Powerful explosions shook the Yemeni capital Sunday, witnesses said, after the Saudi-led coalition vowed to press its air war following the missile strike by the Yemeni Missiles Unit that killed a hundred of coalition soldiers.
The United Arab Emirates had pledged to quickly avenge its heaviest ever military loss after 45 of its soldiers were killed in Friday’s missile attack, along with 10 Saudis and five Bahrainis, according to Gulf media.
Coalition warplanes struck points on the Nahdain and Fajj Attan hills and the neighboring presidential complex, south of Sanaa, as well as a headquarters for special forces.
Also targeted were areas in the northern neighborhoods of Sufan and Al-Nahda, forcing scores of residents to flee, the witnesses said.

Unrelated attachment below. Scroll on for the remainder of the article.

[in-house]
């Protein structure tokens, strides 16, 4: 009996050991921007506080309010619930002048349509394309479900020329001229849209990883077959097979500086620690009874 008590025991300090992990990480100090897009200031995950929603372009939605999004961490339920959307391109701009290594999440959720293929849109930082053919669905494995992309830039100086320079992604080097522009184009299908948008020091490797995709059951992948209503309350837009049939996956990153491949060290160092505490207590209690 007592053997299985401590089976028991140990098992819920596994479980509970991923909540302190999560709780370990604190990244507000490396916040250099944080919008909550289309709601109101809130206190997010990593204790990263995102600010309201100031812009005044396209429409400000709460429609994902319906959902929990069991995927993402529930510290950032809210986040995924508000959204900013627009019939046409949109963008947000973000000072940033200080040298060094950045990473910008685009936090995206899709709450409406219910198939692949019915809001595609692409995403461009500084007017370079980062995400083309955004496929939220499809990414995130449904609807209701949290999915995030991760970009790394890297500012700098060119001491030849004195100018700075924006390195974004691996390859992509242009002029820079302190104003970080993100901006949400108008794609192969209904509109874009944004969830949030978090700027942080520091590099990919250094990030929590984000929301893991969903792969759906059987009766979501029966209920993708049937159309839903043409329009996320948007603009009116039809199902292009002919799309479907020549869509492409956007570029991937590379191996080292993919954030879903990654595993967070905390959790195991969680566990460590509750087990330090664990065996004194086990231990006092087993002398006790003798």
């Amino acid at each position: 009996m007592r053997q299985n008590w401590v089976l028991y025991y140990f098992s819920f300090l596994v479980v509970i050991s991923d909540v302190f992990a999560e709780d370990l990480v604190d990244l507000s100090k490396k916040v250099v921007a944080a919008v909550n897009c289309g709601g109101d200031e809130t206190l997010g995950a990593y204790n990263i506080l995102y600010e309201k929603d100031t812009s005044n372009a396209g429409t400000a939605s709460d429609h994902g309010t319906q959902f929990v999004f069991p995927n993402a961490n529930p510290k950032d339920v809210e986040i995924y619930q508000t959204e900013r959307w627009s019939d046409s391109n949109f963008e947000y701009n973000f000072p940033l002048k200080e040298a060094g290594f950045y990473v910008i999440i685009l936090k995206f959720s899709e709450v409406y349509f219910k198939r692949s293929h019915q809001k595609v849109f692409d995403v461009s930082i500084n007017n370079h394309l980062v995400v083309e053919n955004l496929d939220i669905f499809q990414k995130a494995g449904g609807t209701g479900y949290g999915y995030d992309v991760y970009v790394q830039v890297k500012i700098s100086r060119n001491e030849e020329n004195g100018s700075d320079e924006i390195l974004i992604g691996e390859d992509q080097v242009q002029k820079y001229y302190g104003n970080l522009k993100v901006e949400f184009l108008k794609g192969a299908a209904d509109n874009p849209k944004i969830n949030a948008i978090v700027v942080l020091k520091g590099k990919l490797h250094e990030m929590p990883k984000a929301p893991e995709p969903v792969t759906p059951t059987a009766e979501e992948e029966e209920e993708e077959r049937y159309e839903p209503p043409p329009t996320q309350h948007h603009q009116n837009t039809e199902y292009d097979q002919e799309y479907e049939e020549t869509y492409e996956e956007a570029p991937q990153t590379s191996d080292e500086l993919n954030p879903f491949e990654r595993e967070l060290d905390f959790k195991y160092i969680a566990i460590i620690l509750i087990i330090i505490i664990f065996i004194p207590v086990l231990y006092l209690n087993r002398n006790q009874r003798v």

Witnesses said Sunday’s bombardment was one of the heaviest since the air campaign began.
“The first strike after dawn prayers shook our house,” said Sadeq al-Juhayfi, a resident of Al-Haffa, southeast of Sanaa.
Witnesses in the area said explosions were still heard around midday at the place.
Meanwhile, normally bustling areas of the capital remained empty and shops were mostly shuttered.
Students taking exams at Abdulrazzaq al-Sanaani high school, in Hadda neighborhood, said they abandoned their tests and fled.
The Yemeni army and Popular Committees forces said Friday’s missile attack was “revenge” for six months of deadly air raids, but the coalition vowed there would be no let-up in its air war.
The coalition launched a wide-scale criminal bombing campaign that killed so far more than 4,500 people have been killed in the conflict, including hundreds of children, according to the United Nations, which has warned that Yemen is on the brink of famine.